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The Cyberpunk Dystopia as a Reflection on Late Capitalism


  • Marius Florea

    (MA Student, Master of Philosophy, Culture, Communication, Babeş-Bolyai University, Faculty of History and Philosophy, Department of Philosophy, Cluj-Napoca, 1 Mihail Kogălniceanu Street, 400084, Romania)


The cyberpunk genre has long been caught in a dystopian view of the future as opposed to the rest of science-fiction which has presented us many utopian scenarios of a future where humanity is saved by technology. This countercultural aspect of it comes from a critique on corporate power, which is thought to use technology in an attempt to reshape the human subject into a more efficient worker and consumer. The growth of digital corporations, the practices of internet surveillance and the ever-increasing presence of technology in our daily lives surely add to the plausibility of this cyberpunk future. In a corporate society, everything from information to human relations will be functioning by the logic of capital, every aspect of human life becoming something to be shared and exchanged for someone to make a profit. Nothing that is not quantifiable and marketable will be of any use, thus making it hard for the human subject to value human experiences outside of this system. The danger that augmentations advocated by transhumanists pose is that in the capitalist system they become consumer goods, that will act in the same way as any other product does, increasing already existing inequalities by giving more advantages to the rich that will afford them. Moreover, human nature itself will be modified when these off-the-shelf augmentations that are supposed to liberate us will contribute to the uniformization of character, our intelligence, charisma or beauty being a serial product that will hold nothing original. The cyberpunk literary genre starting with William Gibson’s novel “Neuromancer” can give us some insight into how to live with this dystopian future that seems imminent.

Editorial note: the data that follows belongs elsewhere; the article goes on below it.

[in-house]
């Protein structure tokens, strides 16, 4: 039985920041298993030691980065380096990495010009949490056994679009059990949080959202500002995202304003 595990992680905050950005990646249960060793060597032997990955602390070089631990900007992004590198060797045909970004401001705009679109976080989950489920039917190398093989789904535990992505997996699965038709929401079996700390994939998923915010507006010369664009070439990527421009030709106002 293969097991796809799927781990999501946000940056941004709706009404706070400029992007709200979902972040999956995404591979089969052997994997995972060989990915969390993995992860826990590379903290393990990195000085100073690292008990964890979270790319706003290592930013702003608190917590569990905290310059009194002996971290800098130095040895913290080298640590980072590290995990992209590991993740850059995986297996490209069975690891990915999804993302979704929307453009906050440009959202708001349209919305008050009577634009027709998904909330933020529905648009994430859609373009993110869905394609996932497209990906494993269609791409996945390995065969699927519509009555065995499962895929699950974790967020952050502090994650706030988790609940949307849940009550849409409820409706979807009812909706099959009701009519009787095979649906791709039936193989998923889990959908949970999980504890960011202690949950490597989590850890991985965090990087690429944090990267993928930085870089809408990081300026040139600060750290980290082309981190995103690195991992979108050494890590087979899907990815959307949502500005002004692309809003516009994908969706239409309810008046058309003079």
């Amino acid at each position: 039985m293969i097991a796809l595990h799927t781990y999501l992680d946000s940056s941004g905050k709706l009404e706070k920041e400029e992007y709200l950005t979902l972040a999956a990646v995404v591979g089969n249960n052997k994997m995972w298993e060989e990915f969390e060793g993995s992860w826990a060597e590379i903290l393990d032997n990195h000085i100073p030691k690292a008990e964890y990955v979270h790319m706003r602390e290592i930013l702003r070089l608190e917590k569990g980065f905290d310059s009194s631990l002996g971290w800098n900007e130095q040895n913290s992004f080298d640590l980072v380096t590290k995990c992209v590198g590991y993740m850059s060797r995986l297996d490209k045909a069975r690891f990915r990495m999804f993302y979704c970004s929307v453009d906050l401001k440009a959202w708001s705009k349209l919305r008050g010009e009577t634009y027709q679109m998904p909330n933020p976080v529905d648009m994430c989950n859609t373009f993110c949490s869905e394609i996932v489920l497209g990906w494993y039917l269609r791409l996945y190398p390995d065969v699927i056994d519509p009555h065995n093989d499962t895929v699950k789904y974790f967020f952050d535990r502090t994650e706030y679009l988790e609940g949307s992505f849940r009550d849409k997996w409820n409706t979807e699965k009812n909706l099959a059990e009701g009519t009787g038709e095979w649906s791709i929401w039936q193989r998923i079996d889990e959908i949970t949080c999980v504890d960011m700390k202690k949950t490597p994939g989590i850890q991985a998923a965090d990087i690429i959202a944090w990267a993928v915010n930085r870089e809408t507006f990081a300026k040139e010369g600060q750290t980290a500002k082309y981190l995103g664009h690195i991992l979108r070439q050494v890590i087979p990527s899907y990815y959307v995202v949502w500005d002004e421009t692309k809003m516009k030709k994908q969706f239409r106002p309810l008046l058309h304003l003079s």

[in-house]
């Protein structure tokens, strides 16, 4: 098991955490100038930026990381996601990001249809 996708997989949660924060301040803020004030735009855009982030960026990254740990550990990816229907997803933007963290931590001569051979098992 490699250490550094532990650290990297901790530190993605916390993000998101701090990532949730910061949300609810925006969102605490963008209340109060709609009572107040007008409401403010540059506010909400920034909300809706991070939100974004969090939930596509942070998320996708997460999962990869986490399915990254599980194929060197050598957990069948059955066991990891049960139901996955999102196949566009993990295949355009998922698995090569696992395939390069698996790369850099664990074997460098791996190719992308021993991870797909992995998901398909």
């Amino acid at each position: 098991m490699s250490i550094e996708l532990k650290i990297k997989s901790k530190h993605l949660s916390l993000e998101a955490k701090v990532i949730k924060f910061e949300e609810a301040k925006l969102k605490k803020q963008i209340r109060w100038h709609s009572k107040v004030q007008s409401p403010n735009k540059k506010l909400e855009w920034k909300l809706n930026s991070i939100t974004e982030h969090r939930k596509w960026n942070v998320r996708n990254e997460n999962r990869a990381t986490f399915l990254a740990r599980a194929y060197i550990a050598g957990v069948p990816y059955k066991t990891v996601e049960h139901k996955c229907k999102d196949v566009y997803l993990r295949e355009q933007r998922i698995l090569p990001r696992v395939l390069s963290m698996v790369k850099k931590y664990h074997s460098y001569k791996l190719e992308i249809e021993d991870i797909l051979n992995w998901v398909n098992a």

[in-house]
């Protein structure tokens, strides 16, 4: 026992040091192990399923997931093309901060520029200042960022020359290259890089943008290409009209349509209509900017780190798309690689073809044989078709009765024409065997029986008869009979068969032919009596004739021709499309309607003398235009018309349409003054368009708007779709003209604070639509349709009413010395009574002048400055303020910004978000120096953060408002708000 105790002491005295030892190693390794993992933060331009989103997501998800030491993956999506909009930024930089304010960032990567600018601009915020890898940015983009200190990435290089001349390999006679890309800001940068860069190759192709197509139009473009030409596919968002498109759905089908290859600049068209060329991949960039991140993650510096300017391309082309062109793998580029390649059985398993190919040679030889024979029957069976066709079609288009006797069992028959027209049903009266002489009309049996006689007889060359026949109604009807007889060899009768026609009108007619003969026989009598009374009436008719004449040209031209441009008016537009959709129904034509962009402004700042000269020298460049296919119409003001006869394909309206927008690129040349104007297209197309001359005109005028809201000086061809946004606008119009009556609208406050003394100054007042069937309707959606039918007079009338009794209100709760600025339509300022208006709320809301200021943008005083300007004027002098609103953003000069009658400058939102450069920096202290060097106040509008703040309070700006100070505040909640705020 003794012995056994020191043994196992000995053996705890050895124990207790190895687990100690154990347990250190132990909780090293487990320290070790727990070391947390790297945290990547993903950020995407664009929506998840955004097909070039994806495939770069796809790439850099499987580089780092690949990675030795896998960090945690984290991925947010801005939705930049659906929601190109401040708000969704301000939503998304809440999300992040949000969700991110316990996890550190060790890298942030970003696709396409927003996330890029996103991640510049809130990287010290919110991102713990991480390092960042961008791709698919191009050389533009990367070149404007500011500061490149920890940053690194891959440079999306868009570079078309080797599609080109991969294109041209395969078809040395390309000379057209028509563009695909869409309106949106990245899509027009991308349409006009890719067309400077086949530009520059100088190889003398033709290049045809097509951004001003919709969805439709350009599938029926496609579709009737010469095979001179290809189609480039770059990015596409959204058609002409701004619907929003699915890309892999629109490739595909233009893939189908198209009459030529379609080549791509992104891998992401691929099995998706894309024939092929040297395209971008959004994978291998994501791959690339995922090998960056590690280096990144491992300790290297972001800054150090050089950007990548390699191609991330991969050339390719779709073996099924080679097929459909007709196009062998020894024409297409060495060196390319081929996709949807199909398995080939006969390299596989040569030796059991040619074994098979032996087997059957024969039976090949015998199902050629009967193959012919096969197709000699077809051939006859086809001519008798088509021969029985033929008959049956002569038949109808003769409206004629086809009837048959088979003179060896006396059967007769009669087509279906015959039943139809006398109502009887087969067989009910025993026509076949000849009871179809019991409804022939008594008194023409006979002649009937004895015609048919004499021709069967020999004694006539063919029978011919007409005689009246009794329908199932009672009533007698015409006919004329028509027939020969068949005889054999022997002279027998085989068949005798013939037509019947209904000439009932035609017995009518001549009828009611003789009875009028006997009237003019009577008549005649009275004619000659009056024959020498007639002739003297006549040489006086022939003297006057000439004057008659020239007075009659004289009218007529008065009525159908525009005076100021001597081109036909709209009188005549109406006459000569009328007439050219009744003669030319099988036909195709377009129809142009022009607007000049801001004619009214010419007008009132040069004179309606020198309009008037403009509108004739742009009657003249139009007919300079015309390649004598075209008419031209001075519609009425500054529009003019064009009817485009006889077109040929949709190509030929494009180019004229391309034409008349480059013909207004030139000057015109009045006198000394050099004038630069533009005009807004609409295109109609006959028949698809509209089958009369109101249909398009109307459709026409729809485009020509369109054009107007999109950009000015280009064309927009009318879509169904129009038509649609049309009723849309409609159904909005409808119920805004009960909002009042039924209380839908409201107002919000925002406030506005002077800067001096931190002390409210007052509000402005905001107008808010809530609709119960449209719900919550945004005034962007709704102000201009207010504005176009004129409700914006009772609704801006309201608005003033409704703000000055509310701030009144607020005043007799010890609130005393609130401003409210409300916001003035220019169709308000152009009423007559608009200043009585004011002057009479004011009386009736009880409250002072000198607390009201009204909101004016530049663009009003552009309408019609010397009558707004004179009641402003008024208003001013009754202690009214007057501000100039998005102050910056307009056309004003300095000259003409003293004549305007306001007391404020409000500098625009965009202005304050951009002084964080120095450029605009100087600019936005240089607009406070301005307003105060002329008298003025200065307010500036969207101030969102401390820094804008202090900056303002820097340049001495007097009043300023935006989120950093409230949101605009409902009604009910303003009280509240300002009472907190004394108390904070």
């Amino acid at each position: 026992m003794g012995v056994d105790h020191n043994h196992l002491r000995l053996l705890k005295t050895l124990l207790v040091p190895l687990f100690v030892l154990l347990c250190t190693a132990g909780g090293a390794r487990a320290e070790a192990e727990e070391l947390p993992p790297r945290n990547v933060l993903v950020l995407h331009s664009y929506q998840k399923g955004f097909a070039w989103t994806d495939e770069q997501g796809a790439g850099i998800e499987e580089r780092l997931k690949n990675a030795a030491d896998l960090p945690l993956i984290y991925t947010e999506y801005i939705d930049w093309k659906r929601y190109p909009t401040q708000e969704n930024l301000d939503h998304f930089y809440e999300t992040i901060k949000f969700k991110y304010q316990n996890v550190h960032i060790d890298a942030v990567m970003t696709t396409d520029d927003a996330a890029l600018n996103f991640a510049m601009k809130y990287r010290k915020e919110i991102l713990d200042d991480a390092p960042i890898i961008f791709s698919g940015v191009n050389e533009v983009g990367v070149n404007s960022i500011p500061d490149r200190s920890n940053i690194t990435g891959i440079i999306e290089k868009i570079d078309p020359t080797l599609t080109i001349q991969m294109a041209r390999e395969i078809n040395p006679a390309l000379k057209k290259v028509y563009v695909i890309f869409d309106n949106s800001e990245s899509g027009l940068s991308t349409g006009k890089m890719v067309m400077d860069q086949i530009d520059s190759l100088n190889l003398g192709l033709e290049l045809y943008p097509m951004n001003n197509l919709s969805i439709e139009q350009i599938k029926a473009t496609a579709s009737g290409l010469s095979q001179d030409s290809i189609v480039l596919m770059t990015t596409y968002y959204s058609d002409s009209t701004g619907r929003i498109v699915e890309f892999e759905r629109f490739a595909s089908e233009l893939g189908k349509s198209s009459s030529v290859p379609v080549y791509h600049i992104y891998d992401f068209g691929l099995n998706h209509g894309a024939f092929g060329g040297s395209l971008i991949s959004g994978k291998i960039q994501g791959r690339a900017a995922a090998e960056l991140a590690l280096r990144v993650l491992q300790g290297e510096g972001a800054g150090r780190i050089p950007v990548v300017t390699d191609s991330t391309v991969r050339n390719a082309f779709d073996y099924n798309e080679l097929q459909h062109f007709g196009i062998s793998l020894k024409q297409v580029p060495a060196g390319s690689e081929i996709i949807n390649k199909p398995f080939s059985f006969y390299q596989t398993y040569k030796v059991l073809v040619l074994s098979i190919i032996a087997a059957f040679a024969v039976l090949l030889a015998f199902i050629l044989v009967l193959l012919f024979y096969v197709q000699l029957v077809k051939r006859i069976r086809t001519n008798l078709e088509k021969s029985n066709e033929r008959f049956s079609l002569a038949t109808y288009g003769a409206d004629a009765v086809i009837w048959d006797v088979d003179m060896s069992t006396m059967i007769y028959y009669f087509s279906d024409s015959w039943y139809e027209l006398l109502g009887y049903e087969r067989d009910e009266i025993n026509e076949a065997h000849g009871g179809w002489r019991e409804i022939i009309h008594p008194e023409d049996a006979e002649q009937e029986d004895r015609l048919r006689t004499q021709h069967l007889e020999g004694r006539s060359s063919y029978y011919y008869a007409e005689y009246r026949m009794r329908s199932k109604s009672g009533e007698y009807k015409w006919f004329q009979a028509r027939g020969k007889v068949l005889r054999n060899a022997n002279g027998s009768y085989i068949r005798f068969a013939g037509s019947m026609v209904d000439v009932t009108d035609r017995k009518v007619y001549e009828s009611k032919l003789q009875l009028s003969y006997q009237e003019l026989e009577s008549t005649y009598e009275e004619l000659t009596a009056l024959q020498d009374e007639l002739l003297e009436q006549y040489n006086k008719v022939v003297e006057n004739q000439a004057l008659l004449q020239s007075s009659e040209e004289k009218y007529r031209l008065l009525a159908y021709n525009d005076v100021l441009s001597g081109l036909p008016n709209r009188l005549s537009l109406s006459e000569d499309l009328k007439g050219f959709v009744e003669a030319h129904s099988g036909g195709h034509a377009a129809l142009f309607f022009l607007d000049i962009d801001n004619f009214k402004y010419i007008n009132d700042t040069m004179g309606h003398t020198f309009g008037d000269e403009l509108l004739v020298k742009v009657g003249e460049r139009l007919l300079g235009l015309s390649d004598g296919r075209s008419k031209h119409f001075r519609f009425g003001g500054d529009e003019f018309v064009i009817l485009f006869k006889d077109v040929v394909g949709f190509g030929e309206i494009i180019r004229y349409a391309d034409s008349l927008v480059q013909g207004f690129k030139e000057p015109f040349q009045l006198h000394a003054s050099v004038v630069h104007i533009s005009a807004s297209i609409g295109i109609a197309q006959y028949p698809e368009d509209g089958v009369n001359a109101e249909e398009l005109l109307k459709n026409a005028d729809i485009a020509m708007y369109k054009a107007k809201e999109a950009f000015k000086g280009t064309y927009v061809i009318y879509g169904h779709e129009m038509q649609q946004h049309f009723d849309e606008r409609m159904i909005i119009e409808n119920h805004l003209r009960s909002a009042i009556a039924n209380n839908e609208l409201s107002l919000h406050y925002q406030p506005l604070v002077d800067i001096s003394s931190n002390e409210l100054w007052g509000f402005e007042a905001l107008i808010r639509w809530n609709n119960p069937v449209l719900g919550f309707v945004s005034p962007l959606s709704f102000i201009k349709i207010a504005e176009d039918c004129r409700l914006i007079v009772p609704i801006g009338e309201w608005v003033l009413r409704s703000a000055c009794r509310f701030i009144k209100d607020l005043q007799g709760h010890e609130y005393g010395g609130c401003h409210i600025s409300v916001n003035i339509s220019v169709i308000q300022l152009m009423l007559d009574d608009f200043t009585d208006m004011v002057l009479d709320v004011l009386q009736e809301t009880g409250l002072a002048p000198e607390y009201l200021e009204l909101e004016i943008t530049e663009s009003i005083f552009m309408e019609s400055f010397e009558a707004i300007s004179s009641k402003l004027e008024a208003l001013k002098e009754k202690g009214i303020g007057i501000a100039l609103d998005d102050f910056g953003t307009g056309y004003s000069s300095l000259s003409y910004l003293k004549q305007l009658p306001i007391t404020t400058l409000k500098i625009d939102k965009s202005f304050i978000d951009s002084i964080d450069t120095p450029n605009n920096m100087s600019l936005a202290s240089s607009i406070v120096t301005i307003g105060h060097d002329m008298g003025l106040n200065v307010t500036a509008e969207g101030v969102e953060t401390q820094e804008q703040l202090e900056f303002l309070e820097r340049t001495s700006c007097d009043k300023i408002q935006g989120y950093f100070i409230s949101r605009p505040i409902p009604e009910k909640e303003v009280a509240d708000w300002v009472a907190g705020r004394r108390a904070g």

Suggested Citation

  • Marius Florea, 2018. "The Cyberpunk Dystopia as a Reflection on Late Capitalism," Journal for Social Media Inquiry, Editura Lumen, vol. 1(1), pages 63-74, July.
  • Handle: RePEc:lum:jsmijo:v:2:y:2020:i:1:p:63-74

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    dystopia; cyberpunk; transhumanism; posthumanism; consumerism; late capitalism;
    All these keywords.

    JEL classification:

    • O3 - Economic Development, Innovation, Technological Change, and Growth - - Innovation; Research and Development; Technological Change; Intellectual Property Rights


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